Health Experts Mislead Americans About ‘Ultra-Processed’ Foods


Last week, the U.S. Dietary Guidelines Advisory Committee (DGAC) released a “bombshell” report stating that ultra-processed foods (UPF) cannot be causally linked to obesity and that previous studies making this connection have been “biased.” Only segments of the report have been made available online.

The DGAC findings influence nutrition labels and public health recommendations for food. The Dietary Guidelines for Americans is a joint report published by Health and Human Services (HHS) and the Department of Agriculture (USDA) from 20 nutrition experts tasked with drafting new national nutrition recommendations for 2026-2031.

Given the three-letter agencies’ past performance, particularly the public health response to Covid in this country, I’d think twice before looking to them for dietary guidance.

There’s No Debate About ‘Ultra-Processed’

The DGAC report highlights that since there isn’t a clear, agreed-upon definition of “ultra-processed,” more research is needed before conclusive guidelines can be offered on processed foods. As it stands now, a soft drink like Mountain Dew, probably one of the least nutritious beverages available, is in the same category as your multigrain bread. This, the experts say, provides a less accurate measure of what is or isn’t detrimental to health. The bread, they argue, can be nutritionally beneficial offering fiber (usually nominal at best), vitamins (often added back in because original ingredients are stripped of nutrients), and even some protein (though you’d be better off eating a chicken breast with some avocado).

That may be, but processed is processed, and do we really need a long-term laboratory study to tell us that this food — whether it be a Big Mac or boxed mac and cheese — is detrimental to our health? The past 50 years of abysmal health outcomes and the nearly half of Americans who are clinically obese is proof enough. If you think I’m exaggerating, take a trip through a major airport sometime this summer.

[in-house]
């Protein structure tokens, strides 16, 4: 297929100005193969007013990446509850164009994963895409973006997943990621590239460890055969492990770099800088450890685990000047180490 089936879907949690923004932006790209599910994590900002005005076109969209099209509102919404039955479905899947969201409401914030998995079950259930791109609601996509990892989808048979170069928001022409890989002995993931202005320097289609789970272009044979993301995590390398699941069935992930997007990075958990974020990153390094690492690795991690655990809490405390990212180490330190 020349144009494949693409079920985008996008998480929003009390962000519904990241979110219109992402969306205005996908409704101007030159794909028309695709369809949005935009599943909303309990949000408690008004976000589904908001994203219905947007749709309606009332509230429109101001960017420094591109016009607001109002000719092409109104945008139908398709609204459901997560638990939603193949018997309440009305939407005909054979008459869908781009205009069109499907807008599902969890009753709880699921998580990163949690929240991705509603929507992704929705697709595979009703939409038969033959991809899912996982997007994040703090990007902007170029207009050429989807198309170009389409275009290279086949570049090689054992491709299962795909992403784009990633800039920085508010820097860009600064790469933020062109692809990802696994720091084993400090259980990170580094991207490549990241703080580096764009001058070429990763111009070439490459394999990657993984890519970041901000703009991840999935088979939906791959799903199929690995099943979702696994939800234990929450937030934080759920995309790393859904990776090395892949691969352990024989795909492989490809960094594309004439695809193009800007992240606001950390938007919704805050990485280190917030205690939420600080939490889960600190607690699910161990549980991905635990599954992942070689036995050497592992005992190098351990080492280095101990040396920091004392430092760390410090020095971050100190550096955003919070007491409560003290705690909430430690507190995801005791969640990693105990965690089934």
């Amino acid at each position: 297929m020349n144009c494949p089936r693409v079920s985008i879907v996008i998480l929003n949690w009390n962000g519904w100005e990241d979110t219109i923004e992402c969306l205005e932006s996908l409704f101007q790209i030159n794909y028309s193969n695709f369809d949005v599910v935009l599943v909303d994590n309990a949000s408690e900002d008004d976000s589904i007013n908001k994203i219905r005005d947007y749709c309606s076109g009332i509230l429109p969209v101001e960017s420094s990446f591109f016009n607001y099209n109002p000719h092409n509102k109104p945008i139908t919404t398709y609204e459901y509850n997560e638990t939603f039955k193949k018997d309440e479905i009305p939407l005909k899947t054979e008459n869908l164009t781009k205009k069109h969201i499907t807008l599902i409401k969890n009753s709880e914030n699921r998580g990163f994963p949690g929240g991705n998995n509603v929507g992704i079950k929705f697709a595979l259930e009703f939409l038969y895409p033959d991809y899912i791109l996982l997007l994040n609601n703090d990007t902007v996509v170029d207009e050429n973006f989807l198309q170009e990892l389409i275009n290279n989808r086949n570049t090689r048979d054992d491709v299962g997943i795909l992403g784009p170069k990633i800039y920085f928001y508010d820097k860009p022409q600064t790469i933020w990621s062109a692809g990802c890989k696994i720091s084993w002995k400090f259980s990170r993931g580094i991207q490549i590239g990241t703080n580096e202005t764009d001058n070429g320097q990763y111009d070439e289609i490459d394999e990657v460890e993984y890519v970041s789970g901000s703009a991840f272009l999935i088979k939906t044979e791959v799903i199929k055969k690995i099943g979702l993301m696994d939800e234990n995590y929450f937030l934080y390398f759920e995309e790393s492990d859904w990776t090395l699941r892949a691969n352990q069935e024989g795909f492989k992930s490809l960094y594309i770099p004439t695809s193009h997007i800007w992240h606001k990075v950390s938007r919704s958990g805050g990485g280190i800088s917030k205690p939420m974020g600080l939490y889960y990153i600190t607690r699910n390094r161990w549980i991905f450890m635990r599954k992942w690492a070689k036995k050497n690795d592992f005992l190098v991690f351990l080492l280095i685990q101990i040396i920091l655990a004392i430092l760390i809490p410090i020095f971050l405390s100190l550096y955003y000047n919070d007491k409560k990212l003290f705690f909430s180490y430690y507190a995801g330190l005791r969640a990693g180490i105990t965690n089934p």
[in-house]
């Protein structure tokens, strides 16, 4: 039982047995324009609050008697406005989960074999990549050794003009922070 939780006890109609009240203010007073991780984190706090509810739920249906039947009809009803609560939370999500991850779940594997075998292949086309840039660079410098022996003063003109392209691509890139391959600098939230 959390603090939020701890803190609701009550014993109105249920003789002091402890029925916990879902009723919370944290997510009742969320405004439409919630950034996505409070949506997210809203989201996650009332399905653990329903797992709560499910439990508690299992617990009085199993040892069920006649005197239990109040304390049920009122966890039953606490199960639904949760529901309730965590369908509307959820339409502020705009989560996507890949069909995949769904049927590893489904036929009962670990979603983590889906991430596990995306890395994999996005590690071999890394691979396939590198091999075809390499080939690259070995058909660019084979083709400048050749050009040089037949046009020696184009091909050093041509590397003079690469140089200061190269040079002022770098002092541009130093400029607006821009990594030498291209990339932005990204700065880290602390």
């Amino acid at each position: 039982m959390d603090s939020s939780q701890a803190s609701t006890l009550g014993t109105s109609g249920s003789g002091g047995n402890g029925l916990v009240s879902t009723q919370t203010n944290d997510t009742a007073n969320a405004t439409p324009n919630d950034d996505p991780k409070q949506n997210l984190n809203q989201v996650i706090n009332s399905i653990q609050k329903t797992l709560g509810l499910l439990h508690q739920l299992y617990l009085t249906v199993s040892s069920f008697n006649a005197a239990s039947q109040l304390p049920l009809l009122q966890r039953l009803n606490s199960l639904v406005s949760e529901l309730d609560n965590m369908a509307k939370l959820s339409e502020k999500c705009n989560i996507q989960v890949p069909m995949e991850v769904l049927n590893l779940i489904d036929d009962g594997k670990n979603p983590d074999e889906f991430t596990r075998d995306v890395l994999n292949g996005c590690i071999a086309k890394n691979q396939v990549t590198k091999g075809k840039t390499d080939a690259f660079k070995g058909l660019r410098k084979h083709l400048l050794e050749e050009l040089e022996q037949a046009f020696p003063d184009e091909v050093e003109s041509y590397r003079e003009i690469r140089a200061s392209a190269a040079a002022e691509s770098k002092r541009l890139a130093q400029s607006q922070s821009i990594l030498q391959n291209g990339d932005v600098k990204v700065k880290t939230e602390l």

Besides, even the so-called healthiest of bread — let’s say something like Dave’s Good Seed — contains sugar. Sure, it’s organic, and sure, it’s not corn syrup, but it’s still unnecessary sugar hidden in a food that doesn’t need it to make it more addictive — which, if you’ve ever had Dave’s Bread, you know it is. That’s why it requires every ounce of willpower I have to keep it out of the house.

Processed food is processed food, and using so-called science to try to circumvent criticism of it, along with the companies that profit heavily by keeping people addicted, is exactly what the three-letter agencies do best.

‘Follow the Science’

The report resembles other “scientific findings” that seem to defy common sense, like those that support transgenderism. Leave it to the scientists to make something fairly simple, like good health, complicated.

One of my favorite quotes about food and eating habits comes not from a doctor or some other medical expert but from writer and natural world advocate Michael Pollan. “Eat. Not Too Much. Mostly Plants.” I have my criticisms of Pollan, but he is pretty spot-on in his condemnation of the industrial agricultural and food industries.

Intelligent people can debate the merits of plant-based diets over all other nutritional regimens and get into the weeds about macros and high-performance routines, but Pollan’s simple advice would do most Americans a world of good toward achieving better health.

It’s that second line, “not too much,” where many people struggle and those who produce food in the UPF category thrive. UPF may be considered food, but it is in no way nourishment, and nourishment in all forms is what sustains human thriving. Whether that nourishment comes from a mother’s love, a beautiful piece of art, or food, humans need to be fed body, mind, and soul. When something feeds you but doesn’t nourish you, you need more and more of it to feel satisfied. This is addiction, and UPF creates it.

Substance should not be confused with sustenance. We, as a society, are starving. Social media has replaced nights hanging out playing cards and board games. Synthesized beats have replaced guitar riffs and chords at the piano. Food grown in labs and pharmaceuticals have replaced what nature has provided us to thrive and heal.

Let not a scientific study confuse what the heart knows to be true. That nothing can replace the real. Real connections. Real men and real women. And, of course, real food.

Jennifer Galardi
Jennifer Galardi
Jennifer's work has appeared in several news and media outlets including the Epoch Times, The Federalist, The New York Sun, and Blaze Media. She also served as a daily politics and culture writer for

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